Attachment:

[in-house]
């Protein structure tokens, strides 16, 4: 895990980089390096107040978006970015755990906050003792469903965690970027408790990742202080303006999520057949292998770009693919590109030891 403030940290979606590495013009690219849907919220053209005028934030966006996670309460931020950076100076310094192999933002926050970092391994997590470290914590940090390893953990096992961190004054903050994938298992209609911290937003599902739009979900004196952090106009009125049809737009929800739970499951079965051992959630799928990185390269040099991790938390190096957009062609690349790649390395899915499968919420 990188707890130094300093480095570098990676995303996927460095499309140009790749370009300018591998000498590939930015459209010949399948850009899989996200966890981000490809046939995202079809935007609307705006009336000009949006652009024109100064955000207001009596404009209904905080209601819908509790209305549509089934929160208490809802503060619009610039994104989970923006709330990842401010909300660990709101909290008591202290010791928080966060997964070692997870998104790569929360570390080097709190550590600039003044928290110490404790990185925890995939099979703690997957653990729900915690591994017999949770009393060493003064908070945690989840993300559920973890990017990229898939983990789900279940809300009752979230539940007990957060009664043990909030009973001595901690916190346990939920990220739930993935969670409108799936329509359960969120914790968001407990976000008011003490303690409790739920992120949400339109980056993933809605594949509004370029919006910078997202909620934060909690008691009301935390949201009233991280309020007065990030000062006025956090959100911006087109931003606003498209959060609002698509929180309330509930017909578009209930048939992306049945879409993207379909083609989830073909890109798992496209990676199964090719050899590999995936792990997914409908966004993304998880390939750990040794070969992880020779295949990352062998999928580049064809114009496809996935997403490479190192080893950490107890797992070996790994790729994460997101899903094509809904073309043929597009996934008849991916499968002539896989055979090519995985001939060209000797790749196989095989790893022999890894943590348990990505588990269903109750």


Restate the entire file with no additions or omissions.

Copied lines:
[in-house]
């Protein structure tokens, strides 16, 4: 895990980089390096107040978006970015755990906050003792469903965690970027408790990742202080303006999520057949292998770009693919590109030891 403030940290979606590495013009690219849907919220053209005028934030966006996670309460931020950076100076310094192999933002926050970092391994997590470290914590940090390893953990096992961190004054903050994938298992209609911290937003599902739009979900004196952090106009009125049809737009929800739970499951079965051992959630799928990185390269040099991790938390190096957009062609690349790649390395899915499968919420 990188707890130094300093480095570098990676995303996927460095499309140009790749370009300018591998000498590939930015459209010949399948850009899989996200966890981000490809046939995202079809935007609307705006009336000009949006652009024109100064955000207001009596404009209904905080209601819908509790209305549509089934929160208490809802503060619009610039994104989970923006709330990842401010909300660990709101909290008591202290010791928080966060997964070692997870998104790569929360570390080097709190550590600039003044928290110490404790990185925890995939099979703690997957653990729900915690591994017999949770009393060493003064908070945690989840993300559920973890990017990229898939983990789900279940809300009752979230539940007990957060009664043990909030009973001595901690916190346990939920990220739930993935969670409108799936329509359960969120914790968001407990976000008011003490303690409790739920992120949400339109980056993933809605594949509004370029919006910078997202909620934060909690008691009301935390949201009233991280309020007065990030000062006025956090959100911006087109931003606003498209959060609002698509929180309330509930017909578009209930048939992306049945879409993207379909083609989830073909890109798992496209990676199964090719050899590999995936792990997914409908966004993304998880390939750990040794070969992880020779295949990352062998999928580049064809114009496809996935997403490479190192080893950490107890797992070996790994790729994460997101899903094509809904073309043929597009996934008849991916499968002539896989055979090519995985001939060209000797790749196989095989790893022999890894943590348990990505588990269903109750």